Application of Remote Sensing in Vegetation: A Practical Insight. Pioneer application of remote sensing in different regime of science clearly sketched a linear path to absorb desirable of any needful without any hurdle. However, the vulnerability of vegetation due to climate change is assuring to monitor change occurs in their wide ranges of temporal scale over large area through application of remote sensing. In this technological era, existing physical interaction in fenced width with updated satellite sensors is reflecting a good amount of wealth which can lucidly explain the existing vegetation status in that regime within a particular time while extraction of empirical vegetation indices from these sensor data surcharges the desirable results.
This report includes six background papers on the N. E. Kepala Burung (Vogelkop) and the flora, vegetation and conservation in Irian Jaya. A detailed bibliography is included of publications on the vegetation and ecology of Irian Jaya. Table of Contents: 1. History of the Botanical Exploration of Irian Jaya, Indonesia 2. The Flora of the Kepala Burung Including General Notes on the Flora of Irian Jaya 3. Plant Ecology and Vegetation of Irian Jaya, Indonesia 4. The Physical Environment of the N. E. Kepala Burung (Vogelkop), Irian Jaya, Indonesia 5. Conservation in the Kepala Burung (Vogelkop), Irian Jaya, Indonesia 6. Bibliography on the Vegetation and Ecology of Irian Jaya, Indonesia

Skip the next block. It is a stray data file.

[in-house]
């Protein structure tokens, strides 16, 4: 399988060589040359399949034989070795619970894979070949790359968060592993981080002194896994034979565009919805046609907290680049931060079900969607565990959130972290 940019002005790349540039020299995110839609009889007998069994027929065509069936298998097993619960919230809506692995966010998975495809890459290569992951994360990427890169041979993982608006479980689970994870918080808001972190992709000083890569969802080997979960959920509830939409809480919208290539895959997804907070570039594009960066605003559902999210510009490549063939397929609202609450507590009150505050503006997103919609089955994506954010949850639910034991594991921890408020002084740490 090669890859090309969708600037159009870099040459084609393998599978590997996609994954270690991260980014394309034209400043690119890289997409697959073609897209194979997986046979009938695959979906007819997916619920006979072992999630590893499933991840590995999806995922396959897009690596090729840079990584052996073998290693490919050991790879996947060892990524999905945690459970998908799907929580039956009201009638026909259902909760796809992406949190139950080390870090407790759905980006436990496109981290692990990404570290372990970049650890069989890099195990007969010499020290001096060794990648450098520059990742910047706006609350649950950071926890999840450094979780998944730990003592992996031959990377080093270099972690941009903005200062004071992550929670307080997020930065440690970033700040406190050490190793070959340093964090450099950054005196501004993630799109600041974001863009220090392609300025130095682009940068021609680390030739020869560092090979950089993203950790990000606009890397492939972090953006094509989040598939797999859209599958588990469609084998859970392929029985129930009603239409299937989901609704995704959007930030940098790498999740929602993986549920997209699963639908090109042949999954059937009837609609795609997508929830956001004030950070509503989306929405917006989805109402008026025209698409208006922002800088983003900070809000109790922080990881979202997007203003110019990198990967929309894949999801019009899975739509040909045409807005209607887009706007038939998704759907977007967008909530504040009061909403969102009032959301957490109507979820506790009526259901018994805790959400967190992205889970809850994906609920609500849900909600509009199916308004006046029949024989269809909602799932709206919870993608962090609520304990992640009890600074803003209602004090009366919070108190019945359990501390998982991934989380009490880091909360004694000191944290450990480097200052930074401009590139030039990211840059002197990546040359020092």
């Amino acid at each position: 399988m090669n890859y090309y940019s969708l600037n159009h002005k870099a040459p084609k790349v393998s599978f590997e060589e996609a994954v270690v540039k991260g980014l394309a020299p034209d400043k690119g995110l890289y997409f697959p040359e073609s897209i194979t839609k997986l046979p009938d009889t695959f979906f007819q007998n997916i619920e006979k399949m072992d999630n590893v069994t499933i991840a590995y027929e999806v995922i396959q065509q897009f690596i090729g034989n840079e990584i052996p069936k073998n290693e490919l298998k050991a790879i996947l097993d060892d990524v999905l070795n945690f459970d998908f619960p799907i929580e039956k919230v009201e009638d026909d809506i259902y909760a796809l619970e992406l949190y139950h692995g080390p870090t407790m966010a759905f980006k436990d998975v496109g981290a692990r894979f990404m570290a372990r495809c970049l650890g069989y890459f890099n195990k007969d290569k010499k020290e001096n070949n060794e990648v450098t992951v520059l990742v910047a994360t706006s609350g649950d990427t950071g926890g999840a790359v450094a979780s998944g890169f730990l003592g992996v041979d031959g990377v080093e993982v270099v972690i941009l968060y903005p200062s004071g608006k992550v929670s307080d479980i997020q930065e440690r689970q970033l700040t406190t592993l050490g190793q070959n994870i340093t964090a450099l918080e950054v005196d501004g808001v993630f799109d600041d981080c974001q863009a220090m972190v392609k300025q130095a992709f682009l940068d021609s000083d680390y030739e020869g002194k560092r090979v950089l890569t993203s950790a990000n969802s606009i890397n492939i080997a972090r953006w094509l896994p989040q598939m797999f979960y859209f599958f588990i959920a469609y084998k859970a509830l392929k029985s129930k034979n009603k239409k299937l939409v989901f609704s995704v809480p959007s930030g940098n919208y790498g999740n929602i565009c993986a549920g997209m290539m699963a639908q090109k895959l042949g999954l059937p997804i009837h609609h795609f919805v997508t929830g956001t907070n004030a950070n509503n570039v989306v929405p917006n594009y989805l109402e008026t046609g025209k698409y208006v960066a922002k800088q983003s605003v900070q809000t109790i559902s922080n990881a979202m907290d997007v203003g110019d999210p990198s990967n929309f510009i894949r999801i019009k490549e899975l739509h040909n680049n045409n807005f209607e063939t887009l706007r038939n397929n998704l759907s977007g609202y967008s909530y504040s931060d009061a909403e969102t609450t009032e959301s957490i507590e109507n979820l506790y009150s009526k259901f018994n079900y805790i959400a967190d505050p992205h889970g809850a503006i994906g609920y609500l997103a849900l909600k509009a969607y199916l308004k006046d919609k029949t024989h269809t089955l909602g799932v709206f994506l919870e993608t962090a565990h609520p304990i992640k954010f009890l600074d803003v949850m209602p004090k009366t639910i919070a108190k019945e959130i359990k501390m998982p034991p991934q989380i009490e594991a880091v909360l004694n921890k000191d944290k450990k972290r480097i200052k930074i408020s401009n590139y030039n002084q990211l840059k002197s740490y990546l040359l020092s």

This volume examines the nature of second language listening proficiency and how it can be assessed. The book highlights the need for test developers to provide a clear explication of the ability constructs which underpin the tests they offer in the public domain. This is increasingly necessary if claims about the validity of test score interpretation and use are to be supported both logically and with empirical evidence. It operationalises a comprehensive test validation framework which adopts a socio-cognitive perspective. The framework embraces six core components, examining and then analysing Cambridge ESOL listening tasks from the following perspectives: Test Taker; Cognitive Validity; Context Validity; Scoring Validity; Criterion-related Validity; and Consequential Validity.